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Las Vegas, Nevada, USA, September 22-26, 2008
Part 10 - September 30, 2008: Hitting pay dirt in Las Vegas
By James Huang
Rocky Mountain revisits hardtail roots
Rocky Mountain arguably made its name with racing hardtails and now brings a carbon platform to the range with the Vertex RSL.
Not surprisingly, Rocky Mountain's goals for its premium race bike were stiffness and weight. While we don't have official weight figures just yet (though it's apparently the company's lightest frame to date), the stiffness claims seem well founded with the pronounced lateral ribbing throughout, heavily reinforced seat cluster and enormous down tube.
Details include a stainless steel chainsuck guard, continuous seat stay/chain stay assemblies that are hollow throughout (even at the dropout), and a new direct-mount front derailleur that allows for more material around the bottom bracket shell. In typical Rocky Mountain fashion, the dropped top tube offers plenty of standover clearance.
Rocky Mountain will offer the Vertex RSL as a complete bike in two men's and one women's model plus a frame-only Vertex Team that uses higher modulus carbon fibers. All of the Vertex models are slated to be available this January.
New on the road side is a carbon fiber time trial bike called the Solo 90 SST. Though it's Rocky Mountain's first foray into the aerodynamic arena, the usual array of currently hot technologies are still included such as the shielded rear wheel, dropped down tube, two-position seatpost and internal cable routing.
Ellsworth reaches for lower price point
Ellsworth hopes to tap into new markets with a new, lower-priced full-suspension rig called the Glimpse. Unlike the rest of the Ellsworth line which will continue to be US-made, the Glimpse will be built overseas but the upside is that complete bikes with Shimano SLX will go for as little as US$3,299.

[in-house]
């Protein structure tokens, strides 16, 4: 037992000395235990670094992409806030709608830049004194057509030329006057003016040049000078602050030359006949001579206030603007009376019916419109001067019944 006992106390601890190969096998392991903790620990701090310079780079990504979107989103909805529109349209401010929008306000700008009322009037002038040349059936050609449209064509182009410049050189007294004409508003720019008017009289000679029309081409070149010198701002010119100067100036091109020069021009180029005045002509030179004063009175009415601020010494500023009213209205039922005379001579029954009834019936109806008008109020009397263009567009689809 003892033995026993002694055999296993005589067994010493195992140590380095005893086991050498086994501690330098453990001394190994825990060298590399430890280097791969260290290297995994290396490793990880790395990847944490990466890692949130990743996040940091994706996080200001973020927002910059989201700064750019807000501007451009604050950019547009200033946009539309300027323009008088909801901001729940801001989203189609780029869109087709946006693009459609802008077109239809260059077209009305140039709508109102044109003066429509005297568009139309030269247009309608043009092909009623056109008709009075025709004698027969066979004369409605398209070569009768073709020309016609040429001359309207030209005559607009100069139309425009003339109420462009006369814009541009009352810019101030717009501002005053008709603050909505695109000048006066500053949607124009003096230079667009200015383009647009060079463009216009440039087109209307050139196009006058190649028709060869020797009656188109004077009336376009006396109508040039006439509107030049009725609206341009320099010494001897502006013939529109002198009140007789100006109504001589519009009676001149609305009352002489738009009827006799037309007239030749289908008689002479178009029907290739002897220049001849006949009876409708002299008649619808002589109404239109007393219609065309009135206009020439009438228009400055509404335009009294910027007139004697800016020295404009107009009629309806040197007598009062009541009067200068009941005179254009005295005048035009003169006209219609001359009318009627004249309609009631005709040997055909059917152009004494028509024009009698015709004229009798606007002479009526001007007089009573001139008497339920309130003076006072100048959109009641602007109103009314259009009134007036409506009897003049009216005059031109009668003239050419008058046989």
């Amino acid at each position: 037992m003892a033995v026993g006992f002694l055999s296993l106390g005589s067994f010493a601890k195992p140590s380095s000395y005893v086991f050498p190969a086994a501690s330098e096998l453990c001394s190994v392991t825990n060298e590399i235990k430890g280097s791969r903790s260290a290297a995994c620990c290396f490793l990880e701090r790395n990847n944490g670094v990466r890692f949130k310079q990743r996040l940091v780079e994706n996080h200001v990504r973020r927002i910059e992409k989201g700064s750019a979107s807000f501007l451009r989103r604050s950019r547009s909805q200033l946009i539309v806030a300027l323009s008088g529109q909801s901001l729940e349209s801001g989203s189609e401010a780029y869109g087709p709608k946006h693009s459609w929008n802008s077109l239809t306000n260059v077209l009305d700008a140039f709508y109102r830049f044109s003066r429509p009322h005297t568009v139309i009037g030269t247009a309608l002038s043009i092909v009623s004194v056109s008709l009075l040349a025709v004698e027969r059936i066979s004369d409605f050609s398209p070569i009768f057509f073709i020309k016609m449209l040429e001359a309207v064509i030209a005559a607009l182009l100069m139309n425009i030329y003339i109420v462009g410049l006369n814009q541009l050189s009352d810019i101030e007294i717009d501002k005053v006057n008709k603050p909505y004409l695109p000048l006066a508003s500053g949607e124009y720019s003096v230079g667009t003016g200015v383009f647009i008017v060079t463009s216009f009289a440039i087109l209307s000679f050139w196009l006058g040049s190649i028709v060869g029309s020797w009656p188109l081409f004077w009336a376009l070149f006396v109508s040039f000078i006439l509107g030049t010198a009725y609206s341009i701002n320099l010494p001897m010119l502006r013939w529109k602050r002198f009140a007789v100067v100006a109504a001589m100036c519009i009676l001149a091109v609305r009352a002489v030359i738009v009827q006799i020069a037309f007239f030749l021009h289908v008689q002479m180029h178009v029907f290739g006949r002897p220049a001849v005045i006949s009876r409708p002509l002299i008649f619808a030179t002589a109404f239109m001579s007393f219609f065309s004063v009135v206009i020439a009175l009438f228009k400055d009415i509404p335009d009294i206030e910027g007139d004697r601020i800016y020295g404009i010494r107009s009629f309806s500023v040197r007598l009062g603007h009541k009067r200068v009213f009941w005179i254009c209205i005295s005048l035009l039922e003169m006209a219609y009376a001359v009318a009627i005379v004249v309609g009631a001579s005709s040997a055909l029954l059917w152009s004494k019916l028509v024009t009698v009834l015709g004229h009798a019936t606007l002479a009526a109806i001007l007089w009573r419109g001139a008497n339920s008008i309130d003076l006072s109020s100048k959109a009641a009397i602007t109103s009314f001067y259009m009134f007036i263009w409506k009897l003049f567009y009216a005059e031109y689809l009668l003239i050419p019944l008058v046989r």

Rear travel is set at 130mm (5") and Ellsworth's excellent ICT (Instant Center Tracking) design will be faithfully maintained to retain the company's trademark pedaling performance. Slightly less fancy rockers will be used, though, and all Glimpse frames will be powdercoated, not anodized. As a result, quoted frame weights are said to be just a bit higher than the current Epiphany.
Remember that ultra-stylish Ride cruiser? Well, Ellsworth not only keeps it in the lineup but builds on it with two new Rides: a seemingly over-the-top Ride 2 tandem and a commuter-oriented Ride 3. The Ride 3 will be available with either a NuVinci CVP or traditional three-speed internal hub and will offer the now-familiar Ride look but in a more utilitarian format. Geometry is based on the Evolve 29" mountain bike.
Commuter-friendly details include a chain guard, front and rear fenders, cable-actuated disc brakes, 700c wheels and yes, even a custom kickstand. Anyone up for some errands?
Ellsworth will also expand its charity efforts after successfully launching its Project Pink initiative in 2006 to help raise funds and awareness for breast cancer. The new Project Rainforest will offer the same terms as Project Pink: for no upcharge, customers can opt for a special green anodized finish complete with a laser-etched tree frog on the top tube on any Ellsworth frame (the new Glimpse excepted with its powdercoated finish). In return, Ellsworth will donate US$50 to a rainforest charity that is still to be determined.
Intense introduces dirt jump model
Intense has long fielded requests for a dirt jumper but never pulled the trigger on the project given the prohibitive cost of producing it domestically. For 2009, Intense will finally yield to demand with an overseas-made frame that will retail for just US$700.
Though it won't be built by the usual Intense hands, the new model bears familiar design cues such as the burly reinforced 1.5" head tube and monocoque top tube. The rear triangle is expectedly tucked-in and both the chain stays and seat stays are appropriately oversized.
Intense's Uzzi will get a second-generation VPP suspension system similar to what was launched at Sea Otter this year on the new Tracer. Among the claimed improvements are reduced chain stay growth (thus reducing pedal feedback), better pedaling performance and more usable travel. Rear wheel travel is adjustable between 170-190mm (6.75-7.5").
The Uzzi is decidedly more heavy-duty than the Tracer, however, with its more aggressive reinforcing throughout and though it offers more travel than the current SS Slopestyle, it's clearly more pedaling-friendly with its more traditional geometry.
For a thumbnail gallery of these images, click here
Images by James Huang/Cyclingnews.com